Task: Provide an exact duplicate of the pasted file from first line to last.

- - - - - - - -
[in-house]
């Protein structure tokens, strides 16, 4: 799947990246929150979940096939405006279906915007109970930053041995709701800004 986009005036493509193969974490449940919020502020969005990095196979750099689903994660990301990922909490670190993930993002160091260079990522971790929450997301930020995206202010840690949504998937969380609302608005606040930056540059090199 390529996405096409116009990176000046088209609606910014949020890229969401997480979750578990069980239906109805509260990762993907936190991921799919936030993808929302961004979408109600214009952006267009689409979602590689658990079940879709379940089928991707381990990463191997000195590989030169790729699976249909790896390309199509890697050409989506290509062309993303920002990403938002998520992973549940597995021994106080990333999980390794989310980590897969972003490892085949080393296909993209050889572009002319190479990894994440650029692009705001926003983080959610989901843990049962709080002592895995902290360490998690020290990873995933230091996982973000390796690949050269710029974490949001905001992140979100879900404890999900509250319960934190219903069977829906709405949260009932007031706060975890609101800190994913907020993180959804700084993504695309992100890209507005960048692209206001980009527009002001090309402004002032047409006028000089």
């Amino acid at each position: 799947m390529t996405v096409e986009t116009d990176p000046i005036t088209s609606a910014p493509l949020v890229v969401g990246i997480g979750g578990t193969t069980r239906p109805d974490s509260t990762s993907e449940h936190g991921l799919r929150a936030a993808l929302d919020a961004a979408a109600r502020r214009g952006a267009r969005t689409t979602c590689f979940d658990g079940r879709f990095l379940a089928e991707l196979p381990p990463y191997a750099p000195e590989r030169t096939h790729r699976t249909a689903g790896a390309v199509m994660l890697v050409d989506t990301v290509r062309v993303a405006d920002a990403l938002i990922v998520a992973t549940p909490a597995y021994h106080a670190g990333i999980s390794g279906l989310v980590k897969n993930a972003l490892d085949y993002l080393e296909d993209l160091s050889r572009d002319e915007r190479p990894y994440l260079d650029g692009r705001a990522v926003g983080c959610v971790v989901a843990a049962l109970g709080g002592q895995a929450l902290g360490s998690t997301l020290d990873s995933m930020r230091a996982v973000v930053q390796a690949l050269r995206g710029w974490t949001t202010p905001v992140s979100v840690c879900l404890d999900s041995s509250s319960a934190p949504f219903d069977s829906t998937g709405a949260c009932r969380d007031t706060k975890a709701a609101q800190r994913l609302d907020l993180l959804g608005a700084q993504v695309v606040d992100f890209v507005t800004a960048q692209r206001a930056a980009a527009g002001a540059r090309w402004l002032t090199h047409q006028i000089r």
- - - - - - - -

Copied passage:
[in-house]
């Protein structure tokens, strides 16, 4: 799947990246929150979940096939405006279906915007109970930053041995709701800004 986009005036493509193969974490449940919020502020969005990095196979750099689903994660990301990922909490670190993930993002160091260079990522971790929450997301930020995206202010840690949504998937969380609302608005606040930056540059090199 390529996405096409116009990176000046088209609606910014949020890229969401997480979750578990069980239906109805509260990762993907936190991921799919936030993808929302961004979408109600214009952006267009689409979602590689658990079940879709379940089928991707381990990463191997000195590989030169790729699976249909790896390309199509890697050409989506290509062309993303920002990403938002998520992973549940597995021994106080990333999980390794989310980590897969972003490892085949080393296909993209050889572009002319190479990894994440650029692009705001926003983080959610989901843990049962709080002592895995902290360490998690020290990873995933230091996982973000390796690949050269710029974490949001905001992140979100879900404890999900509250319960934190219903069977829906709405949260009932007031706060975890609101800190994913907020993180959804700084993504695309992100890209507005960048692209206001980009527009002001090309402004002032047409006028000089």
């Amino acid at each position: 799947m390529t996405v096409e986009t116009d990176p000046i005036t088209s609606a910014p493509l949020v890229v969401g990246i997480g979750g578990t193969t069980r239906p109805d974490s509260t990762s993907e449940h936190g991921l799919r929150a936030a993808l929302d919020a961004a979408a109600r502020r214009g952006a267009r969005t689409t979602c590689f979940d658990g079940r879709f990095l379940a089928e991707l196979p381990p990463y191997a750099p000195e590989r030169t096939h790729r699976t249909a689903g790896a390309v199509m994660l890697v050409d989506t990301v290509r062309v993303a405006d920002a990403l938002i990922v998520a992973t549940p909490a597995y021994h106080a670190g990333i999980s390794g279906l989310v980590k897969n993930a972003l490892d085949y993002l080393e296909d993209l160091s050889r572009d002319e915007r190479p990894y994440l260079d650029g692009r705001a990522v926003g983080c959610v971790v989901a843990a049962l109970g709080g002592q895995a929450l902290g360490s998690t997301l020290d990873s995933m930020r230091a996982v973000v930053q390796a690949l050269r995206g710029w974490t949001t202010p905001v992140s979100v840690c879900l404890d999900s041995s509250s319960a934190p949504f219903d069977s829906t998937g709405a949260c009932r969380d007031t706060k975890a709701a609101q800190r994913l609302d907020l993180l959804g608005a700084q993504v695309v606040d992100f890209v507005t800004a960048q692209r206001a930056a980009a527009g002001a540059r090309w402004l002032t090199h047409q006028i000089r």